"Criticism of the economy is welcome... this government is continuously responding (to developing situation) and steps are being taken. You may like it or you may not like it. You may think it is adequate or inadequate, I am quite willing to buy that. But not an allegation that this government is elitist. Was (free LPG connection scheme) Ujjaala for elitist? Jan Dhan Yojna is it for elitist? PM Awas Yojana is it for elitist? So Ayushman Bharat is that for elitist?" she asked.
She then took a dig at former finance minister P Chidambaram for his reported response to price rise in 2012. "What was the statement given by the people who accuse me of being elitist when I am talking about onions being sent from (different states) and the government's effort. What was the statement given sir, then in 2012, when the price rise was high?"
Without naming Chidambaram, she said, "I would like to recall the statements of one of the former finance ministers that when price rise was the issue then, and this I am referring to 2012 when price was on the rise, food inflation was touching the sky and India was among the fragile five economies of the world."
"I am quoting sir -- 'When the urban middle class can buy a bottle of mineral water for Rs 15 and ice cream for Rs 20, why do they make such a noise about price rise'. And these are the people accusing me of being elitist and government of being elitist. I absolutely condemn this approach," she said.
Sitharaman again made a reference to the decisions made by Chidambaran as finance minister in UPA-1 when she sought to justify the rollback on higher surcharge levied on foreign portfolio investors in her maiden Budget.
Again without naming Chidambaran, she said fringe benefits tax and a tax on high-value cash withdrawal from bank accounts were brought in 2005 only to be "rolled back" in 2009 and 2008 respectively.
"For drawing money from your accounts, a tax was going to be levied in 2005 and again by a former finance minister who is scholar in economics and talks about finance with great authority, he introduced it," she said.
The Rajya Sabha approved with voice vote the Taxation Laws (Amendment) Bill, 2019 that replaces the Taxation Laws (Amendment) Ordinance, 2019, promulgated on September 20, 2019, to cut the base corporate tax rate.
The amendment carries a negative list of industries that will not qualify for lower tax rate meant for manufacturing companies set up on or after October 1, 2019 but that begin production before 2023, she said.
The negative list includes computer software development, mining, and printing of books as they are not manufacturing per se, the minister added.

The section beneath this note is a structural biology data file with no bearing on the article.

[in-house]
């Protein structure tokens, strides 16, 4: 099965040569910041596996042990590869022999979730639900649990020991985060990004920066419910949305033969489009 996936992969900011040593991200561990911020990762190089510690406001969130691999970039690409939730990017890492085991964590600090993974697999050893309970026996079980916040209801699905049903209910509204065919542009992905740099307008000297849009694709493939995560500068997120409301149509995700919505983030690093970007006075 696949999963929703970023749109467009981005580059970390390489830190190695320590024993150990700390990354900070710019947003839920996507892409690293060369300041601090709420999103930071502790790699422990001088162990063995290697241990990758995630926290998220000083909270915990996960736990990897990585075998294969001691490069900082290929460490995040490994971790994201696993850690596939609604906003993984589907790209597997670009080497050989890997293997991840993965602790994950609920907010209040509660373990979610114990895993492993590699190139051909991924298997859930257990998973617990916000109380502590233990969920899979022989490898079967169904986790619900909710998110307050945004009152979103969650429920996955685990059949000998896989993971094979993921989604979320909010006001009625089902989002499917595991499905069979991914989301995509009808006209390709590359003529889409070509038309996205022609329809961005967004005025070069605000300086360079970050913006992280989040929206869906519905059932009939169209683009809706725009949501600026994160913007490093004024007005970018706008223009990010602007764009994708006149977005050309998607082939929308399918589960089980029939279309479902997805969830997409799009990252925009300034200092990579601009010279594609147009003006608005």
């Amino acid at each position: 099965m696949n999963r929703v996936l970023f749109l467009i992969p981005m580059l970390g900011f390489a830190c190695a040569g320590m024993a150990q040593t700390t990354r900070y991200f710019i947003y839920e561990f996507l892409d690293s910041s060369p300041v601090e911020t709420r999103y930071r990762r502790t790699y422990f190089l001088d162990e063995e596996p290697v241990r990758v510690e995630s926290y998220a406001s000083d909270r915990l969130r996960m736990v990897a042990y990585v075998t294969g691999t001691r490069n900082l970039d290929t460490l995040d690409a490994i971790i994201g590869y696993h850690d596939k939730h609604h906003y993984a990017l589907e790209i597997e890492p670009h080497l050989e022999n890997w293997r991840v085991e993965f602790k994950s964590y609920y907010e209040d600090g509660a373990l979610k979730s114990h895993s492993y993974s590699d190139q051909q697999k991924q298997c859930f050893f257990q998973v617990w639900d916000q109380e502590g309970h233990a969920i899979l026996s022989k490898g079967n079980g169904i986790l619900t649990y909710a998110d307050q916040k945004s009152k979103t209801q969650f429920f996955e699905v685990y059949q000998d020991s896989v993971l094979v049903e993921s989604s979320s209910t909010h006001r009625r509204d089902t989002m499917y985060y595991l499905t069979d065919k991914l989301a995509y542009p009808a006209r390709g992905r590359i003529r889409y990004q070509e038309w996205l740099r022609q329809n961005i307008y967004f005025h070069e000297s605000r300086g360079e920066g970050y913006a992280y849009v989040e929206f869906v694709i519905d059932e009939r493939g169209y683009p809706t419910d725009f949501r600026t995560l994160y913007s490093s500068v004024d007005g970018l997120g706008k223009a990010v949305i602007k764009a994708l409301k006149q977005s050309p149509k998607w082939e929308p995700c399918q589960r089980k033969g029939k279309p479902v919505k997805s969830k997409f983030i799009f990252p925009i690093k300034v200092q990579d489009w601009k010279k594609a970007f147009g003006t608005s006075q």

Sitharaman on September 20 announced lowering of the base corporate tax rate to 22 per cent from 30 per cent for companies that do not seek exemptions, and reduced the rate for some new manufacturing companies to 15 per cent from 25 per cent. Including surcharges and cesses (levies to raise funds for specific purposes), the effective corporate tax rate will drop by nearly 10 percentage points to 25.2 per cent.
The corporate tax cut followed other measures by the government to prop up slowing GDP growth adopted since the May general elections. These include efforts to reduce red tape and boost foreign direct investment (FDI), and plans to consolidate the state-owned banks.
While replying to a question raised by NCP lawmaker Supriya Sule in the Lok Sabha on Wednesday, Sitharaman said, "I don't eat much of onion and garlic. I come from such a family which doesn't have much to do with onion."
Sitharaman made the comment on her eating habits during a debate in the House on onion price rise across the country. Supriya Sule had raised the issue of NPAs and onion farmers.
"Why has the production of onion gone down? We export rice and milk and so many other products. Onion grower is a small farmer and he really needs to be protected", Sule had said.
Sitharaman during the reply to the debate on the first batch of supplementary demands for grants for 2019-20 in the Lok Sabha on Wednesday had stated that the government has taken several steps to check rising prices of onion and has initiated steps to improve technology for better storage of the kitchen staple.
Prices of onion in many places have crossed Rs 100 per kg.
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